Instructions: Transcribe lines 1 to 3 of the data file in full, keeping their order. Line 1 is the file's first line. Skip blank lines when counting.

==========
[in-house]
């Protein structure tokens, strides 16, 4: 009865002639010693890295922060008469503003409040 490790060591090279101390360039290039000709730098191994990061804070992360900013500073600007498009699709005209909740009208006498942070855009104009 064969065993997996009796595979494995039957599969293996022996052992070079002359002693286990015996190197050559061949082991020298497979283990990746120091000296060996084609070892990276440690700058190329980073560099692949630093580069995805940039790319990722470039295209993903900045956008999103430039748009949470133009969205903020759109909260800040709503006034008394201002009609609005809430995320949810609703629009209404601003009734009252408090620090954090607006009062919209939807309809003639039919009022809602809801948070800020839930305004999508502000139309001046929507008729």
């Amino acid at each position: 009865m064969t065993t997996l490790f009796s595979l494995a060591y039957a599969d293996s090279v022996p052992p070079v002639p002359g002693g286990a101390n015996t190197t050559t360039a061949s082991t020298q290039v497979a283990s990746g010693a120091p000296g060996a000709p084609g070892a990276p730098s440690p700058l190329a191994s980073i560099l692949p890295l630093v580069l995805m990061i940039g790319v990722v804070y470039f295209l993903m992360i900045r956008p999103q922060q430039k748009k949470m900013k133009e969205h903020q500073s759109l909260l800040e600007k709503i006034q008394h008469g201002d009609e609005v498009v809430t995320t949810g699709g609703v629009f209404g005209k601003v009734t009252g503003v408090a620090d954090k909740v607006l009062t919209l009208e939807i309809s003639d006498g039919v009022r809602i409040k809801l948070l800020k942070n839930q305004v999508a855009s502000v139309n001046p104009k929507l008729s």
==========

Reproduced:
[in-house]
């Protein structure tokens, strides 16, 4: 009865002639010693890295922060008469503003409040 490790060591090279101390360039290039000709730098191994990061804070992360900013500073600007498009699709005209909740009208006498942070855009104009 064969065993997996009796595979494995039957599969293996022996052992070079002359002693286990015996190197050559061949082991020298497979283990990746120091000296060996084609070892990276440690700058190329980073560099692949630093580069995805940039790319990722470039295209993903900045956008999103430039748009949470133009969205903020759109909260800040709503006034008394201002009609609005809430995320949810609703629009209404601003009734009252408090620090954090607006009062919209939807309809003639039919009022809602809801948070800020839930305004999508502000139309001046929507008729």
């Amino acid at each position: 009865m064969t065993t997996l490790f009796s595979l494995a060591y039957a599969d293996s090279v022996p052992p070079v002639p002359g002693g286990a101390n015996t190197t050559t360039a061949s082991t020298q290039v497979a283990s990746g010693a120091p000296g060996a000709p084609g070892a990276p730098s440690p700058l190329a191994s980073i560099l692949p890295l630093v580069l995805m990061i940039g790319v990722v804070y470039f295209l993903m992360i900045r956008p999103q922060q430039k748009k949470m900013k133009e969205h903020q500073s759109l909260l800040e600007k709503i006034q008394h008469g201002d009609e609005v498009v809430t995320t949810g699709g609703v629009f209404g005209k601003v009734t009252g503003v408090a620090d954090k909740v607006l009062t919209l009208e939807i309809s003639d006498g039919v009022r809602i409040k809801l948070l800020k942070n839930q305004v999508a855009s502000v139309n001046p104009k929507l008729s």